|Notes from classmates|
I was often at school. Over the years, I’ve been a volunteer art teacher and a volunteer gardening teacher. Every Wednesday for two years, I read in C’s classroom. I talked to 4th graders about the books they’d been reading, helped with classroom parties, made grand trays of caprese salad for the end-of-year picnics and attended music concerts and plays and dined in the Scat Cat Cafe hosted in Riley’s 2nd grade classroom.
Since October, I’ve been to the elementary school three times--once on the morning when C resumed 3rd grade after Riley died, once for his parent-teacher conference, and once for his glee concert last Friday. For the concert, I stood in the rear corner and sobbed. Between songs, I stepped through the open door to get fresh tissues and breathe the outside air deeply, trying to settle myself. I avoided other parents and bolted for home after the applause faded and C said goodbye to his buddies.
C takes himself to and from school on his scooter these days. But per his request, I’ve recently started meeting him halfway down our street. At 2:30, I wander toward school and he races toward home and we meet somewhere in the middle, usually just around the bend from the house with the metal dragon sculpture in the front garden. C is usually the only person I talk to on those journeys, just the way I like it.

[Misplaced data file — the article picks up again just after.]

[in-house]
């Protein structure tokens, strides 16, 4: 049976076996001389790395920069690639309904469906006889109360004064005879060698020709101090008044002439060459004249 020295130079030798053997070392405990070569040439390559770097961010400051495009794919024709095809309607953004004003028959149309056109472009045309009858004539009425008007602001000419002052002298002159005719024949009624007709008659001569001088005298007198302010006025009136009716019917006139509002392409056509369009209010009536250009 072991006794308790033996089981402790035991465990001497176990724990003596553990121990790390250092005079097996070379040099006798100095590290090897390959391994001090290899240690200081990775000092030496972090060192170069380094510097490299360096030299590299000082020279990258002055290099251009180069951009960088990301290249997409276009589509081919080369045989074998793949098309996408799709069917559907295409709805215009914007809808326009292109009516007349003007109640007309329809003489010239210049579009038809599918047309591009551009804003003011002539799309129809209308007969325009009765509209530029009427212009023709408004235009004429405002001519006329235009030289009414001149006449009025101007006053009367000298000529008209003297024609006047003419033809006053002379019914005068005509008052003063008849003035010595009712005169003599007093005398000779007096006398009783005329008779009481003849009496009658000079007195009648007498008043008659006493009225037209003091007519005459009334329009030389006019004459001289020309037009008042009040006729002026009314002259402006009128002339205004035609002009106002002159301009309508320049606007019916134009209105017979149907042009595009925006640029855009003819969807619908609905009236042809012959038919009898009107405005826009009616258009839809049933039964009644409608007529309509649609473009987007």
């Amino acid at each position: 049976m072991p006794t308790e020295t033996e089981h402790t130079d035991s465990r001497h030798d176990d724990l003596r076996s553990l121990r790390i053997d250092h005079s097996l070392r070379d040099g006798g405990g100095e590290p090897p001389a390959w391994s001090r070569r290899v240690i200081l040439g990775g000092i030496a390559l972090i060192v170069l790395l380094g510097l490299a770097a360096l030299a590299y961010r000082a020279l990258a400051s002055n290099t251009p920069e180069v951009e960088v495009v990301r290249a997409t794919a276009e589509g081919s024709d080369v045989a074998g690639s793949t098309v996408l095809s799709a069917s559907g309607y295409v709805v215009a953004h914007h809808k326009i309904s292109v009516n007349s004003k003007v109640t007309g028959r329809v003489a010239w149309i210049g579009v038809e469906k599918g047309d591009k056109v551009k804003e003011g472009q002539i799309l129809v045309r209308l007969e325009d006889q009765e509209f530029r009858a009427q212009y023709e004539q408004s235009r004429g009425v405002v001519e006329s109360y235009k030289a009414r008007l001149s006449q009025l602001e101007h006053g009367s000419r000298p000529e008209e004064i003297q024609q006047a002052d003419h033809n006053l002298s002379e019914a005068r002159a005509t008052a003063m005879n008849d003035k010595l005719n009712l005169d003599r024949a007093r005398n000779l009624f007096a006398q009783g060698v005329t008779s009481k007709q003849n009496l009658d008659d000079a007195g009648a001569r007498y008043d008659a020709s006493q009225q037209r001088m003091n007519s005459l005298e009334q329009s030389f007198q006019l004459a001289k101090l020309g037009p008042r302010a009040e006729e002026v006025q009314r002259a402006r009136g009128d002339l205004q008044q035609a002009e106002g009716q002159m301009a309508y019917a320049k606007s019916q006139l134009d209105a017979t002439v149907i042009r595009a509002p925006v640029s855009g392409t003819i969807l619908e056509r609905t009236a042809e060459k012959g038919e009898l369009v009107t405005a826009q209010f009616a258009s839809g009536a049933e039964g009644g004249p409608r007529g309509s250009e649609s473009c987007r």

But last week, my neighbor was tending some shrub or other as we passed. I flinched as he looked toward us. “How’s it going?” he asked. “Hanging in there,” I lied, after a slight pause. I stole that line from my other neighbor who recently lost her husband. It’s a non-answer, really, and it's probably the first time I've answered that question without using the words terrible, heartbroken, or not so good. Those responses seem to stump people, and I didn't have the energy to engage with him about my reality. The one where I want to do nothing but sleep because when I'm sleeping, I don't know that Riley is dead. And let's be honest, most people don't actually want to know how I'm doing.